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berndgsflinux
25-Jan-2017, 16:24
Hi,

i just have created a two node cluster with SLES 11 SP4. I have problems with the login to HAWK.
Logging in as root, who is a member of the group haclient, gives me the error: Error invoking /usr/sbin/cibadmin -Ql: ERROR: Thou shalt not become root.
Ok. I should not login as root, i know. But i always login as root, it's a server and not a desktop.
A normal user account does not make sense. But ok. I created a user and put him i the group haclient. Login with this account does not throw an error.

Now i created some ressources, but starting these throw errors. If i click on one of the links of the error messages
(e.g. Failed op: node=ha-idg-1, resource=prim_sbd_stonith, call-id=17, operation=start, rc-code=1, exit-reason=), i get the message:
Error: Permission denied for user 'bernd'. Umpf.

What can i do ? I have problems with both accounts.

Thanks.

Bernd

ab
25-Jan-2017, 16:43
Per the documentation:

https://www.suse.com/documentation/sle-ha-12/install-quick/data/install-quick.html#sec_ha_inst_quick_setup_1st-node

The default username/password is hacluster/linux so trying those may help.

Please understand I mean this next part as a help, not a critique, but you
should not normally login to any old system as 'root'; doing so gives
Linux the same disadvantages inherent in insecure platforms like windows
where everything you do has historically needed escalated privileges.
Every mistake can impact the whole system, every bit of malware has its
run of everything, including the kernel, every mountpoint is at risk even
if currently unmounted.

If you need to do something privileged, because after all it's a server
(or really, even on a desktop), then do the steps to authorize that, and
thereby know what is happening. Otherwise there is no warning that you're
about to not only nuke your home directory, but that organization-powering
database over in /var which should be system-only.

--
Good luck.

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berndgsflinux
25-Jan-2017, 18:07
Hi,

thanks for your answer. User hacluster works fine.

I don't understand it as a critique. I had this discussion already several time, once on an Ubuntu ML.
I see your point, but i don't agree.
When i login to one of our servers, this happens because i have administrative stuff to do. If i don't have administrative stuff to, i don't login in our servers.
Why should i ?
To edit configuration files, restart services, read logs like /var/log/messages i always need root rights.
Of course, i can logon as peterpan, and issue sudo for every command i execute. But where is the gain of security, if i issue a "sudo rm -rfv /etc" to doing the same being root
and not using sudo ?
In both cases i have to be cautious and know what i'm doing.
I try to be as cautious as i can be. In 12 years of administrating linux servers i made one severe mistake (i deleted /etc on a server).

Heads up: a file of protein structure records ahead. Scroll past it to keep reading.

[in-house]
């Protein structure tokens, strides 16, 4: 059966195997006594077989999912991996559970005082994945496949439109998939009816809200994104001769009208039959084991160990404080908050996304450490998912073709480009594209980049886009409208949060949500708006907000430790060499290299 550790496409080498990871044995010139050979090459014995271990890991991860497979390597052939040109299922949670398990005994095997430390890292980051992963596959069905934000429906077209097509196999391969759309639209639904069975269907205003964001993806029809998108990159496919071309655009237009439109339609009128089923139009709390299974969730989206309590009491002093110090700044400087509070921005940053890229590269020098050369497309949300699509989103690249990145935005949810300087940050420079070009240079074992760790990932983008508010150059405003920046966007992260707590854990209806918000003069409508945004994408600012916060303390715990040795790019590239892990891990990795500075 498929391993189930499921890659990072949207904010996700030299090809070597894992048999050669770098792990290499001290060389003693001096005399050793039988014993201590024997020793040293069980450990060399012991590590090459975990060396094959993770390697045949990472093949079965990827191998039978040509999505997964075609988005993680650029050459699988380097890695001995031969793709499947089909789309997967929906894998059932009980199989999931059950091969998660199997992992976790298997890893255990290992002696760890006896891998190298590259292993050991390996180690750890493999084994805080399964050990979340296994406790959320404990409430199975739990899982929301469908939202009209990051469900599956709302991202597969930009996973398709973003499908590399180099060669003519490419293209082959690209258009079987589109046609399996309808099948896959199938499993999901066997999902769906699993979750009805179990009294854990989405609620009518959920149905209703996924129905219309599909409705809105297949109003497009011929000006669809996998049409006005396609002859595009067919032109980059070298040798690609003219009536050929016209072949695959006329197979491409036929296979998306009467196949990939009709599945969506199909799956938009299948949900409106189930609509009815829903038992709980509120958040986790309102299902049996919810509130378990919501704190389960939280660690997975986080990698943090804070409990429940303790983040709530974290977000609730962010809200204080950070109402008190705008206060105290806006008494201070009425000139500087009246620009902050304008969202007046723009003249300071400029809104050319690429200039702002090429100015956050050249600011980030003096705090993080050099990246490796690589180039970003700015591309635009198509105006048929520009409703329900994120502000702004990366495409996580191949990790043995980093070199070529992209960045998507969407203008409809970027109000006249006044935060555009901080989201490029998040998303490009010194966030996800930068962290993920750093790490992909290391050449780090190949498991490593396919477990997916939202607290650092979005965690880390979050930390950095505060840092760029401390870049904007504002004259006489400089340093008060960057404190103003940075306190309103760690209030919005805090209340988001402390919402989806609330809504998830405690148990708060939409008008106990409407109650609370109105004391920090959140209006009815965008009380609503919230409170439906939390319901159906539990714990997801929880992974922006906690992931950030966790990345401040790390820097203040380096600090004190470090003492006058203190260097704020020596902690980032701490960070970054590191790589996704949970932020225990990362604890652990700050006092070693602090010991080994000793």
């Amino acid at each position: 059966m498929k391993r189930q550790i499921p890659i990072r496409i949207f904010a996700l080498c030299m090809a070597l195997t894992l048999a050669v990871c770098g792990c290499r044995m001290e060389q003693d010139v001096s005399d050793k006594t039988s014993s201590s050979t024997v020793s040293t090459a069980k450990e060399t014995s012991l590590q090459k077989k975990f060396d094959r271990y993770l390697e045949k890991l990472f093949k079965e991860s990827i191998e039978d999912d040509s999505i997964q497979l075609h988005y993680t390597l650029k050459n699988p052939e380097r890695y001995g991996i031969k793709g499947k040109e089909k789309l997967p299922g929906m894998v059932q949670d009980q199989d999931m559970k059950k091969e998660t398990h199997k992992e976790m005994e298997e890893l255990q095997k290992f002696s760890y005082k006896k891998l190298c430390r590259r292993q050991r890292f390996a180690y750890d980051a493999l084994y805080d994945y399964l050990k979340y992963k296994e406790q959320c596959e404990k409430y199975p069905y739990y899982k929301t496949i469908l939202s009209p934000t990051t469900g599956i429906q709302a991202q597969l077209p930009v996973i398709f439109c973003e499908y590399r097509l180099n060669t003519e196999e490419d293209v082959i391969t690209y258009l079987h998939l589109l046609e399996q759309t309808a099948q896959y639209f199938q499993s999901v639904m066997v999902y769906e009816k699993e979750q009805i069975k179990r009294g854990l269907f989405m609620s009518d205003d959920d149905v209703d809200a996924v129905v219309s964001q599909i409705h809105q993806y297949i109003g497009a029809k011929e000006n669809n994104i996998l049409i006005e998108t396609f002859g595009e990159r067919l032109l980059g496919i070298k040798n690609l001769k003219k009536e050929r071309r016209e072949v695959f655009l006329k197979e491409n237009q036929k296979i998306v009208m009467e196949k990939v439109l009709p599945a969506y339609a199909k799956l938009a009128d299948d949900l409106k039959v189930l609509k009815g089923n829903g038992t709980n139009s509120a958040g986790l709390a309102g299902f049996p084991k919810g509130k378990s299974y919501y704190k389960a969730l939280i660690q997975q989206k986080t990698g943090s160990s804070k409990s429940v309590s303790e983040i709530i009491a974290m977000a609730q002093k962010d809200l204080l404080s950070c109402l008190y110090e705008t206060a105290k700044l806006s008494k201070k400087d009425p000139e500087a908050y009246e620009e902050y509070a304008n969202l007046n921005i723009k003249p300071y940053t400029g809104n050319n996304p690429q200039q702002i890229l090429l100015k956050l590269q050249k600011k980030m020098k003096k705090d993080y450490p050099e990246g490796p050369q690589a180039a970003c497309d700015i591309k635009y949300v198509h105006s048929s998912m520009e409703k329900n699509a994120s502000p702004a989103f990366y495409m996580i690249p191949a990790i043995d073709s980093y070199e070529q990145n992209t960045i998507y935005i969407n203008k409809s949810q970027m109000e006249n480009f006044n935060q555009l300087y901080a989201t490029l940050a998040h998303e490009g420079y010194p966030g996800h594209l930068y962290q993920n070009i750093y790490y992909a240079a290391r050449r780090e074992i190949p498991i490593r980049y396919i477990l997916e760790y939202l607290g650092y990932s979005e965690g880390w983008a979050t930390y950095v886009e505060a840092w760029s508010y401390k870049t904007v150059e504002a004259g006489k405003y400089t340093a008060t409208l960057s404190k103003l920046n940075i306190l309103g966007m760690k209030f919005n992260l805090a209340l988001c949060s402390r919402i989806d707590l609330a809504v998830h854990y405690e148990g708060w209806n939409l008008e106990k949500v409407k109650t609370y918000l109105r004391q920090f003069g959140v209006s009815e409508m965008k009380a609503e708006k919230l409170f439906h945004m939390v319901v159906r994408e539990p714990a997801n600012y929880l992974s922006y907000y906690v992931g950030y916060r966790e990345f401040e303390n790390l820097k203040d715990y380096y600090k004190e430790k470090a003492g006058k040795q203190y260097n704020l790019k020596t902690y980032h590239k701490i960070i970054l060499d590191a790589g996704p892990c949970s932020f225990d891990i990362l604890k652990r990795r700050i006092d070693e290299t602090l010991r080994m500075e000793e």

But that happened not because i forgot that i am root, but because i forgot in which folder i resides.
Using sudo, i would have done the same mistake.

Bernd

ab
25-Jan-2017, 18:27
On 01/25/2017 10:14 AM, berndgsflinux wrote:
>
> thanks for your answer. User hacluster works fine.

Glad to hear it. Thanks for posting back your result.

> I don't understand it as a critique. I had this discussion already
> several time, once on an Ubuntu ML.
> I see your point, but i don't agree.
> When i login to one of our servers, this happens because i have
> administrative stuff to do. If i don't have administrative stuff to, i
> don't login in our servers.
> Why should i ?

Perhaps we do different things on servers; a lot of things that I do never
require 'root', such as verifying that services are up, modifying non-root
services (many things on servers do not run as 'root' such as DNS, Apache
httpd, Apache Tomcat, eDirectory, various proprietary applications, etc.)
so going all the way to 'root', vs. the specific account I need (I may be
a group, or I may 'sudo' to become that user) is overkill.

> To edit configuration files, restart services, read logs like
> /var/log/messages i always need root rights.

Yes, for these three things you likely would, though you could probably
remove the last one with a filesystem ACL (FACL) defined once and maybe
also perpetuated via a small change to a logrotate configuration file.

> Of course, i can logon as peterpan, and issue sudo for every command i
> execute. But where is the gain of security, if i issue a "sudo rm -rfv
> /etc" to doing the same being root
> and not using sudo ?

Yes, you would. In my case, anytime I use 'sudo' it means one of two
things for my own process:

1. I try it without root and make sure that the error is what I expect,
such as an error about permissions for the thing I want to
create/change/modify.

2. After typing the command I stop and look at it to be sure it's really
what I want. Did I use relative paths? Do those work where I am? Is
there an absolute path (leading slash) and if so was that intended? Am I
even on the right box for this operation (when SSH'd into a dozen systems
and doing a lot of things in sequence)?

From a step back, using 'sudo' (or equivalent) explicitly implies a focus
on the task at hand and adherence to the principle of Least Privilege
which is good for security, if not operational stability due to accidents
(nuking /etc would certainly count). Take it or leave it. :-)

--
Good luck.

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